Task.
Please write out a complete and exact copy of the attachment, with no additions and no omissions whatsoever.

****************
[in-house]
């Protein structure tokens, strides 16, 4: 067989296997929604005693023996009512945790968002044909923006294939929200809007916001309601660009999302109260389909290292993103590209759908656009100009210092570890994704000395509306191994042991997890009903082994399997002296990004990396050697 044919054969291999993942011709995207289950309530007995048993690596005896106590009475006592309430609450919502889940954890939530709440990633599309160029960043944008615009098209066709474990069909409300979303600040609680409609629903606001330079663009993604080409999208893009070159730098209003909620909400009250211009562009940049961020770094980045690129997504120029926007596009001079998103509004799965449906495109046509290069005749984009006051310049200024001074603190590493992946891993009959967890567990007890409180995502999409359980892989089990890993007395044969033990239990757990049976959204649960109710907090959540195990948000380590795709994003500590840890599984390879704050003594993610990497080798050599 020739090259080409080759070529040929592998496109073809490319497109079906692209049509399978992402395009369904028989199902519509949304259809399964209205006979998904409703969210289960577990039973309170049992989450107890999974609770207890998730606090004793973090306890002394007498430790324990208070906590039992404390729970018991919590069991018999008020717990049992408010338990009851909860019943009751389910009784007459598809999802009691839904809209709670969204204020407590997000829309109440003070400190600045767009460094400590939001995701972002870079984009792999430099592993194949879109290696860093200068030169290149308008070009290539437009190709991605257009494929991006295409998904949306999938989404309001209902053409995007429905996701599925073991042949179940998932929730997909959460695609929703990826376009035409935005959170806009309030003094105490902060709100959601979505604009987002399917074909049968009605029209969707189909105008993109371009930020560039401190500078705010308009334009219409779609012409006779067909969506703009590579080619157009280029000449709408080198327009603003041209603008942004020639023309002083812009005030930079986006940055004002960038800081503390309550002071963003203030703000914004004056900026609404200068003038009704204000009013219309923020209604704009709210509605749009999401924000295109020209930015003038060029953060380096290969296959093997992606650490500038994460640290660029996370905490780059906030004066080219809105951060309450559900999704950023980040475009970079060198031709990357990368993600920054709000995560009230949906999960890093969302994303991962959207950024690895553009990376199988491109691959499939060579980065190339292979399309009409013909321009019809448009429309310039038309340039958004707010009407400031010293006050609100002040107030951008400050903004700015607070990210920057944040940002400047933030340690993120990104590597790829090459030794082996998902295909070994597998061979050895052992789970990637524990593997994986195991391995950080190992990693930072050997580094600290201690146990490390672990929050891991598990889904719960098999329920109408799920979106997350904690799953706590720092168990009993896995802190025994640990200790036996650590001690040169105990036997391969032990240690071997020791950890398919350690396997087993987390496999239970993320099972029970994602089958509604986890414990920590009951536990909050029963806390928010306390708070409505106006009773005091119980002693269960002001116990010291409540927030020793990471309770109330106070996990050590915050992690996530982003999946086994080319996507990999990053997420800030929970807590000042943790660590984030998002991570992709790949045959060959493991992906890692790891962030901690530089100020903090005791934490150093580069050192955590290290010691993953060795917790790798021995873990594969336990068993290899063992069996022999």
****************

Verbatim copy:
[in-house]
């Protein structure tokens, strides 16, 4: 067989296997929604005693023996009512945790968002044909923006294939929200809007916001309601660009999302109260389909290292993103590209759908656009100009210092570890994704000395509306191994042991997890009903082994399997002296990004990396050697 044919054969291999993942011709995207289950309530007995048993690596005896106590009475006592309430609450919502889940954890939530709440990633599309160029960043944008615009098209066709474990069909409300979303600040609680409609629903606001330079663009993604080409999208893009070159730098209003909620909400009250211009562009940049961020770094980045690129997504120029926007596009001079998103509004799965449906495109046509290069005749984009006051310049200024001074603190590493992946891993009959967890567990007890409180995502999409359980892989089990890993007395044969033990239990757990049976959204649960109710907090959540195990948000380590795709994003500590840890599984390879704050003594993610990497080798050599 020739090259080409080759070529040929592998496109073809490319497109079906692209049509399978992402395009369904028989199902519509949304259809399964209205006979998904409703969210289960577990039973309170049992989450107890999974609770207890998730606090004793973090306890002394007498430790324990208070906590039992404390729970018991919590069991018999008020717990049992408010338990009851909860019943009751389910009784007459598809999802009691839904809209709670969204204020407590997000829309109440003070400190600045767009460094400590939001995701972002870079984009792999430099592993194949879109290696860093200068030169290149308008070009290539437009190709991605257009494929991006295409998904949306999938989404309001209902053409995007429905996701599925073991042949179940998932929730997909959460695609929703990826376009035409935005959170806009309030003094105490902060709100959601979505604009987002399917074909049968009605029209969707189909105008993109371009930020560039401190500078705010308009334009219409779609012409006779067909969506703009590579080619157009280029000449709408080198327009603003041209603008942004020639023309002083812009005030930079986006940055004002960038800081503390309550002071963003203030703000914004004056900026609404200068003038009704204000009013219309923020209604704009709210509605749009999401924000295109020209930015003038060029953060380096290969296959093997992606650490500038994460640290660029996370905490780059906030004066080219809105951060309450559900999704950023980040475009970079060198031709990357990368993600920054709000995560009230949906999960890093969302994303991962959207950024690895553009990376199988491109691959499939060579980065190339292979399309009409013909321009019809448009429309310039038309340039958004707010009407400031010293006050609100002040107030951008400050903004700015607070990210920057944040940002400047933030340690993120990104590597790829090459030794082996998902295909070994597998061979050895052992789970990637524990593997994986195991391995950080190992990693930072050997580094600290201690146990490390672990929050891991598990889904719960098999329920109408799920979106997350904690799953706590720092168990009993896995802190025994640990200790036996650590001690040169105990036997391969032990240690071997020791950890398919350690396997087993987390496999239970993320099972029970994602089958509604986890414990920590009951536990909050029963806390928010306390708070409505106006009773005091119980002693269960002001116990010291409540927030020793990471309770109330106070996990050590915050992690996530982003999946086994080319996507990999990053997420800030929970807590000042943790660590984030998002991570992709790949045959060959493991992906890692790891962030901690530089100020903090005791934490150093580069050192955590290290010691993953060795917790790798021995873990594969336990068993290899063992069996022999």